• (i) the drug is a covered benefit;
    • (ii) the prescription does not exceed the FDA-labeled dosages;
    • (iii) the prescription has been continuously issued for no fewer than three months; and
    • (iv) the prescriber performs an annual review of the patient to evaluate the drug’s continued efficacy, changes in the patient’s health status, and potential contraindications.
  • Require a carrier to honor a prior authorization issued by the carrier for a drug regardless of whether the drug is removed from the carrier’s prescription drug formulary after the initial prescription for that drug is issued, provided that the drug and prescription are consistent with the applicable provisions listed above.

Carriers are not prohibited from requiring prior authorization for any drug that is not listed on its prescription drug formulary at the time the initial prescription for the drug is issued.

Note that this state law applies to state-regulated individual, small group, and large group insurance plans, including the Virginia state health insurance plan. It does not apply to federally-regulated plans, such as Medicaid, Medicare, and self-insurance coverage. You should consult with your patient’s insurance carrier to determine whether the provisions described above are applicable. To view this Code of Virginia section, visit

We need your help ensuring compliance with the new law. Please let PSV know if you believe patients’ insurance carriers are not in compliance with this new law. As stated above, please confirm first that the patient’s carrier is subject to this state law. We will collect feedback from PSV members and determine any necessary action to pursue enforcement.

Behavioral Health Provider Loan Repayment Program

This legislative session PSV also helped lead inclusion of $1.6 million in funding to establish the Virginia Behavioral Health Student Loan Repayment Program to help recruit and retain behavioral health (BH) professionals to practice in underserved areas or treat underserved populations in the Commonwealth. This program will repay a portion of an eligible BH professional’s student loan debt. In return, recipients commit to practicing in Virginia for a minimum of two years at an eligible site.

Applications opened October 15, 2021. For more information, please visit

2022 Outlook and PSV Legislative Agenda

With Republicans now slated to gain control of the Governor’s office and House of Delegates, we can expect a major shift in policy priorities from these arms of state government. Governor-Elect Youngkin campaigned on local education and parents’ rights issues, curbing COVID-19 masking and vaccination requirements, pro-business economic and jobs policies, lowering taxes – including eliminating the grocery tax and suspending the gas tax – crime and safety, government efficiency, and regulatory reform.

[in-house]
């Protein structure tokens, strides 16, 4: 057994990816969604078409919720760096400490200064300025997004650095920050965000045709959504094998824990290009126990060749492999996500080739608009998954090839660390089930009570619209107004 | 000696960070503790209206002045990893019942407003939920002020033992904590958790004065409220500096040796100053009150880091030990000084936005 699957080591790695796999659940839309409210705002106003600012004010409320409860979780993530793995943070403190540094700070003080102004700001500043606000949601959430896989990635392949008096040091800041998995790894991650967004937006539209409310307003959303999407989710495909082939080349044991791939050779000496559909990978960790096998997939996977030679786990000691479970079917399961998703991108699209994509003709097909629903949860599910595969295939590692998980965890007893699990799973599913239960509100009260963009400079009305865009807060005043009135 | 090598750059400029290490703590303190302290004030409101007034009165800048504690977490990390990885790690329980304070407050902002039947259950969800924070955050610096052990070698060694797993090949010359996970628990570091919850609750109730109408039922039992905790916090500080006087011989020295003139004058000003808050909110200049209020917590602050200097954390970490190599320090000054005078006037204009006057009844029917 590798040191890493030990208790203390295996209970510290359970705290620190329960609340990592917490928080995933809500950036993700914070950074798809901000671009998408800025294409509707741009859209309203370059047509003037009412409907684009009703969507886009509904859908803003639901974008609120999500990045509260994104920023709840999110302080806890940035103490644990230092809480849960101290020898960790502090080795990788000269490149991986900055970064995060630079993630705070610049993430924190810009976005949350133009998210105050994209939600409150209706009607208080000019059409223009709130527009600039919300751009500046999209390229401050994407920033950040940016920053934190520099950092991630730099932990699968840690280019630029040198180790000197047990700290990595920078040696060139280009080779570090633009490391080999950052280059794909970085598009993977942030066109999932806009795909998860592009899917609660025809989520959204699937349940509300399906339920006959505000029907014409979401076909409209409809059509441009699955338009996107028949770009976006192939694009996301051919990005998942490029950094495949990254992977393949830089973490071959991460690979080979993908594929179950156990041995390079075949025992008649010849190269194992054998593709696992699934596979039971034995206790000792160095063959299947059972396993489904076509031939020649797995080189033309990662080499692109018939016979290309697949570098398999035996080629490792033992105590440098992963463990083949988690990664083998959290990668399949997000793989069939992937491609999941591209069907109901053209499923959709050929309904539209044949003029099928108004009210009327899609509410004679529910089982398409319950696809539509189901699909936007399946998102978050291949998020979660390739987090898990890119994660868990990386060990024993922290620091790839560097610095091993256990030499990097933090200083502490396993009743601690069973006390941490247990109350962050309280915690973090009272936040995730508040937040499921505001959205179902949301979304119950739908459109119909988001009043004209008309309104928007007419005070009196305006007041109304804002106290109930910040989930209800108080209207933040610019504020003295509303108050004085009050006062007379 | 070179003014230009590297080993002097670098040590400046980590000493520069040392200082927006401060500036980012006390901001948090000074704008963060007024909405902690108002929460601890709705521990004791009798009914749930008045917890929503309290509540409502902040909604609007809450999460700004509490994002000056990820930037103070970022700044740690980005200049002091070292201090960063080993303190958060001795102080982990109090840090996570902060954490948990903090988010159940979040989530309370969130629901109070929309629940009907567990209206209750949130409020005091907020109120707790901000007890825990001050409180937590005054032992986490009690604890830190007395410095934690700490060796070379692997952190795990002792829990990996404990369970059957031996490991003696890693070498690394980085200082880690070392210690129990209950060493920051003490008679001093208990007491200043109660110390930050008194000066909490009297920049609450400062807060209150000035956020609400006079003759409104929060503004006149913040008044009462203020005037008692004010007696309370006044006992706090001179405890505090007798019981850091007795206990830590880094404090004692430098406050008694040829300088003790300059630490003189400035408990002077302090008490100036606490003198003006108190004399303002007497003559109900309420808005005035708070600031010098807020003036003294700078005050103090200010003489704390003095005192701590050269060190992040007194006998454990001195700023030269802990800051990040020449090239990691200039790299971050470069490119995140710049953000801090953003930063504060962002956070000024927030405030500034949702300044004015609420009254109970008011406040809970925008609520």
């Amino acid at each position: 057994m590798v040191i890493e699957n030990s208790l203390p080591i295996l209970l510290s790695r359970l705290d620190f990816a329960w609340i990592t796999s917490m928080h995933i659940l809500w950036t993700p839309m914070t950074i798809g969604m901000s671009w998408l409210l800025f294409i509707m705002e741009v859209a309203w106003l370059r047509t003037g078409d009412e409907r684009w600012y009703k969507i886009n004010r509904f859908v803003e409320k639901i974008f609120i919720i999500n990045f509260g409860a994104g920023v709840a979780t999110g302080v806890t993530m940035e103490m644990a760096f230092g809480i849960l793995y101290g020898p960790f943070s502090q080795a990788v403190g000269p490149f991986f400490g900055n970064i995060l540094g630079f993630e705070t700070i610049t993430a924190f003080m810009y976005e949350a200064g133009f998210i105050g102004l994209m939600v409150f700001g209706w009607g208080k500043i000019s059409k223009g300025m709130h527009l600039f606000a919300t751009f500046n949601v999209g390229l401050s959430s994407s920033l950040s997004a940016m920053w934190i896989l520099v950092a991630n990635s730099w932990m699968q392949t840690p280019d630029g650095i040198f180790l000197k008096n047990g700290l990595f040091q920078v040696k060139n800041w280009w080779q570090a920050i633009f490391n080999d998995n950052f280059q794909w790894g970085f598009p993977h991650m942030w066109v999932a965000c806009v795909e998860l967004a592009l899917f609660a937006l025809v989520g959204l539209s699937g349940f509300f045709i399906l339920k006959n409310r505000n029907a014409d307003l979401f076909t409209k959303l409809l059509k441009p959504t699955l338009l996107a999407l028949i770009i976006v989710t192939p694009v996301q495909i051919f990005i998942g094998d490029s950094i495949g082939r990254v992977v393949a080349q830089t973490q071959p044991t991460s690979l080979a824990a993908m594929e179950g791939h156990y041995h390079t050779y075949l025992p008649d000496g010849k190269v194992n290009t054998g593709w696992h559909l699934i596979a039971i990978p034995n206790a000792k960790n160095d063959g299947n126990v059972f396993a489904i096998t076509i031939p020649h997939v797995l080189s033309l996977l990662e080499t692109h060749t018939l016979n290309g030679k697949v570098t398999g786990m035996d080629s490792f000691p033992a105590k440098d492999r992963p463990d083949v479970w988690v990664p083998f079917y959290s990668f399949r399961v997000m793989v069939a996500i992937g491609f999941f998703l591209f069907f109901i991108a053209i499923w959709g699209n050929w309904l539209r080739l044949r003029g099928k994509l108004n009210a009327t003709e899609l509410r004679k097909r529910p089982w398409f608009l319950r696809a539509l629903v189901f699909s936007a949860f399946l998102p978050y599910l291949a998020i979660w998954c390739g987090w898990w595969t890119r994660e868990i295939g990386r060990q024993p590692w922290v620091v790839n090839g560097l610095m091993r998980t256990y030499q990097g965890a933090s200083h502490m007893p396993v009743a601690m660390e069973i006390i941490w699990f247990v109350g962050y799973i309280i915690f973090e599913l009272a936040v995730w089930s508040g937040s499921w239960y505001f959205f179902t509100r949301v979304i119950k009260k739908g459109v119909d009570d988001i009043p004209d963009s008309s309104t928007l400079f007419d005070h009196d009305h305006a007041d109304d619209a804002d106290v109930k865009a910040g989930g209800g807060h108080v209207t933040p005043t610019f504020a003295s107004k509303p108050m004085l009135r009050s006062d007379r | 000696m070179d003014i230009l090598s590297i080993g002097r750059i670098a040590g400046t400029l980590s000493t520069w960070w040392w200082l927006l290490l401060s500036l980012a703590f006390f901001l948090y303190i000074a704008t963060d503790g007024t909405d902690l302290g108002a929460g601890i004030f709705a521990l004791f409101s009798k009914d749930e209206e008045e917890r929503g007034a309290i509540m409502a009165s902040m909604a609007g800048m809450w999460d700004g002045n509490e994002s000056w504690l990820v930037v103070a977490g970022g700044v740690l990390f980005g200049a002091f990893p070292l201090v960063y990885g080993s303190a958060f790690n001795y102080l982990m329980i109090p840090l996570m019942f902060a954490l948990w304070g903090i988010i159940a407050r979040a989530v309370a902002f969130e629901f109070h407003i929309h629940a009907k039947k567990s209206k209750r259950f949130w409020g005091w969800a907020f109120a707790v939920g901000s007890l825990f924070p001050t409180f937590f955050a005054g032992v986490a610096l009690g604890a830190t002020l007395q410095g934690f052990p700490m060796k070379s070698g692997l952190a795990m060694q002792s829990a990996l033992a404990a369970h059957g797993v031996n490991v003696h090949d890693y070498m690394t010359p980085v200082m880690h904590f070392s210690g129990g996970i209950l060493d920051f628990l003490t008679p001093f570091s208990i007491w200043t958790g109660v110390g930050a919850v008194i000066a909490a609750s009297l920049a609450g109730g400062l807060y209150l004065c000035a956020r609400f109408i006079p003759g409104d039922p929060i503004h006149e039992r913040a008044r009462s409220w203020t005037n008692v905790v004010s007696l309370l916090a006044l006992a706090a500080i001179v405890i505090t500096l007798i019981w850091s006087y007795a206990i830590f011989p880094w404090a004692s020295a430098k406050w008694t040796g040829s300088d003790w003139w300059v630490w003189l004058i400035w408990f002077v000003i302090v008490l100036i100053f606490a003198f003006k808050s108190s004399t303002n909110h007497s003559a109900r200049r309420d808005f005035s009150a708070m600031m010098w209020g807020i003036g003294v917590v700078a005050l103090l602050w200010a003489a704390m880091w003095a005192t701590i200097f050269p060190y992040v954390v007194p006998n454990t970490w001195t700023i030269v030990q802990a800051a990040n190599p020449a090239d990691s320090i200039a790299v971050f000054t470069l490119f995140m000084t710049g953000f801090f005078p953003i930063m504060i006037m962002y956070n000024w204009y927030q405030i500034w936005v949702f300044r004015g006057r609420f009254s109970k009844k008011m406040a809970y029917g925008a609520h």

Before the new Governor takes office, outgoing Democratic Governor Ralph Northam will submit his administration’s final full budget to the General Assembly for the next legislative session in January. The Senate of Virginia is still under narrow 21-19 seat Democratic control, with newly elected Republican Lt. Governor Sears wielding the tie-breaking vote next year.

The newly created Virginia Redistricting Commission so far has not been able to reach consensus on new legislative maps. As a result, the Supreme Court of Virginia will appoint two special masters (one from each party) to draw the maps for court approval. Depending on the approval timeline and potential litigation, Virginia may schedule another round of House elections next year based on the new maps.

We have been prepared for election outcomes, and we are ready to work with the new Administration as well as new and returning General Assembly members. PSV’s legislative agenda for 2022 is still in development as we adjust to the impacts of the elections, but our priorities include:

  • Mental health parity data collection compliance
  • Psychiatry residency slots funding
  • Telemedicine and audio-only services
  • Removing mental health questions on medical licensure applications
  • Collaborative Care Model
  • Behavioral health provider workforce
  • State hospital census
  • Supporting the Medical Society of Virginia and other specialties, as applicable

PsychMD Political Action Committee (PAC) is our profession’s voice in the political process. Contributing to the PAC is investing in your profession, patients, and high-quality care from psychiatrists. A strong and robust PAC demonstrates PSV’s leadership and investment in the political and policy process.

Your support is crucial to our advocacy success! We must be proactive and prepared. Contributions to the PAC will help raise the visibility and profile of psychiatrists, connect us to new and returning legislators, and continue to build productive relationships with key General Assembly members and the Administration.

Who does PsychMD PAC support? We support members of the legislature who care about issues affecting our profession and our patients. We support both parties and their leadership through individual legislator and caucus events, which allow our government relations team to interact directly with these policymakers. Please make your contribution now. PsychMD PAC helps raise our visibility among policymakers, connects us to new and returning legislators, and enables us to continue to build productive relationships with key General Assembly members and caucus leadership.

Given the tough issues and close elections we expect this year and next session, we ask that you contribute at least $250.

  • Please contribute ONLINE or make your check payable to PsychMD PAC and mail it today to 118 N. 8th Street, Richmond, VA 23219.

Thank you to all our contributors this year! (as of 11/17/2021)

Ahsan, Syed
Al-Mateen, Cheryl
Beatty, Kara
Bick, Michael
Chessen, Douglas H.
Choudhary, Varun
Cieraszynski, Michal
Cunningham, Steve
Dorries, Olimpia
Graham, Marlon A. (Tony)
Harp, William
Hendrickson, John
Kaul, Adam
Kryzanowski, Leslie K.
Kuchibhatia, Ajay
Lee, Meredith
Lindsay, Rebecca
Lozovsky, Janie
Markowitz, David
Mason, Joseph
Moideen, Sherin
Northwall, Karl W.
Patel, Ashvin
Peglow, Stephanie (Donor)
Perez, Enrique
Shemo, John
Trotter, Jerry
Urbach, John
Waller, Susan

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Integrative Psychiatry: